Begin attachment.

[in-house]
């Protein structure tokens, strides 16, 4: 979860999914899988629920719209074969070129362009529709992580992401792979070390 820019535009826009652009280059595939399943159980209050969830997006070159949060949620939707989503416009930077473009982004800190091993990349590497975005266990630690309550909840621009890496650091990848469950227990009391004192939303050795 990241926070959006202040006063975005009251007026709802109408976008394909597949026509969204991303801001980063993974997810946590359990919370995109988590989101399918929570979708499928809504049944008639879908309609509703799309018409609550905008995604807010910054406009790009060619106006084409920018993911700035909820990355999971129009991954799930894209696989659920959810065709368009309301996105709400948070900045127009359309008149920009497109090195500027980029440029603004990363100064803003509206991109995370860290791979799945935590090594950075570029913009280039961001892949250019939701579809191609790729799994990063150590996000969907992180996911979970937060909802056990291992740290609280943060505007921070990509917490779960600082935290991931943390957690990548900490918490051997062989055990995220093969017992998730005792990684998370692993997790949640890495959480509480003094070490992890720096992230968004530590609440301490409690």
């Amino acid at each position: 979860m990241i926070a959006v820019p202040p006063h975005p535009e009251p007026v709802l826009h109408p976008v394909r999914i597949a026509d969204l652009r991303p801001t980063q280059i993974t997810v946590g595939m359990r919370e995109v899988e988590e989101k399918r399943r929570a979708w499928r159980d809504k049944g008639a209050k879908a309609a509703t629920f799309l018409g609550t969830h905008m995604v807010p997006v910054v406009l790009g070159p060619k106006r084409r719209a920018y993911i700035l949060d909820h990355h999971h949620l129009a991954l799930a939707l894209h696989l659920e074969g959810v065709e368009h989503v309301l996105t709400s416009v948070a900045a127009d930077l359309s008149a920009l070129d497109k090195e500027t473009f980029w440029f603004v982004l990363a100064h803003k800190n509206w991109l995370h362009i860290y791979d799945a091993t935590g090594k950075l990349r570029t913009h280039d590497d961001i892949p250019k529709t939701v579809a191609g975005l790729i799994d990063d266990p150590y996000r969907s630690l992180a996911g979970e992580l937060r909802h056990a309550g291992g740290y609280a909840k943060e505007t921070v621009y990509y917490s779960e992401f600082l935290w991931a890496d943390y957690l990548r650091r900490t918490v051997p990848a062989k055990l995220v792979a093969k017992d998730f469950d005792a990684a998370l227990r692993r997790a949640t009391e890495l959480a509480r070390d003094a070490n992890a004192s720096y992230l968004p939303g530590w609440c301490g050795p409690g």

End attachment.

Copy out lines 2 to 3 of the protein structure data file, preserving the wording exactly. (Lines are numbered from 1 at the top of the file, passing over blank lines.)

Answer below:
């Protein structure tokens, strides 16, 4: 979860999914899988629920719209074969070129362009529709992580992401792979070390 820019535009826009652009280059595939399943159980209050969830997006070159949060949620939707989503416009930077473009982004800190091993990349590497975005266990630690309550909840621009890496650091990848469950227990009391004192939303050795 990241926070959006202040006063975005009251007026709802109408976008394909597949026509969204991303801001980063993974997810946590359990919370995109988590989101399918929570979708499928809504049944008639879908309609509703799309018409609550905008995604807010910054406009790009060619106006084409920018993911700035909820990355999971129009991954799930894209696989659920959810065709368009309301996105709400948070900045127009359309008149920009497109090195500027980029440029603004990363100064803003509206991109995370860290791979799945935590090594950075570029913009280039961001892949250019939701579809191609790729799994990063150590996000969907992180996911979970937060909802056990291992740290609280943060505007921070990509917490779960600082935290991931943390957690990548900490918490051997062989055990995220093969017992998730005792990684998370692993997790949640890495959480509480003094070490992890720096992230968004530590609440301490409690």
């Amino acid at each position: 979860m990241i926070a959006v820019p202040p006063h975005p535009e009251p007026v709802l826009h109408p976008v394909r999914i597949a026509d969204l652009r991303p801001t980063q280059i993974t997810v946590g595939m359990r919370e995109v899988e988590e989101k399918r399943r929570a979708w499928r159980d809504k049944g008639a209050k879908a309609a509703t629920f799309l018409g609550t969830h905008m995604v807010p997006v910054v406009l790009g070159p060619k106006r084409r719209a920018y993911i700035l949060d909820h990355h999971h949620l129009a991954l799930a939707l894209h696989l659920e074969g959810v065709e368009h989503v309301l996105t709400s416009v948070a900045a127009d930077l359309s008149a920009l070129d497109k090195e500027t473009f980029w440029f603004v982004l990363a100064h803003k800190n509206w991109l995370h362009i860290y791979d799945a091993t935590g090594k950075l990349r570029t913009h280039d590497d961001i892949p250019k529709t939701v579809a191609g975005l790729i799994d990063d266990p150590y996000r969907s630690l992180a996911g979970e992580l937060r909802h056990a309550g291992g740290y609280a909840k943060e505007t921070v621009y990509y917490s779960e992401f600082l935290w991931a890496d943390y957690l990548r650091r900490t918490v051997p990848a062989k055990l995220v792979a093969k017992d998730f469950d005792a990684a998370l227990r692993r997790a949640t009391e890495l959480a509480r070390d003094a070490n992890a004192s720096y992230l968004p939303g530590w609440c301490g050795p409690g």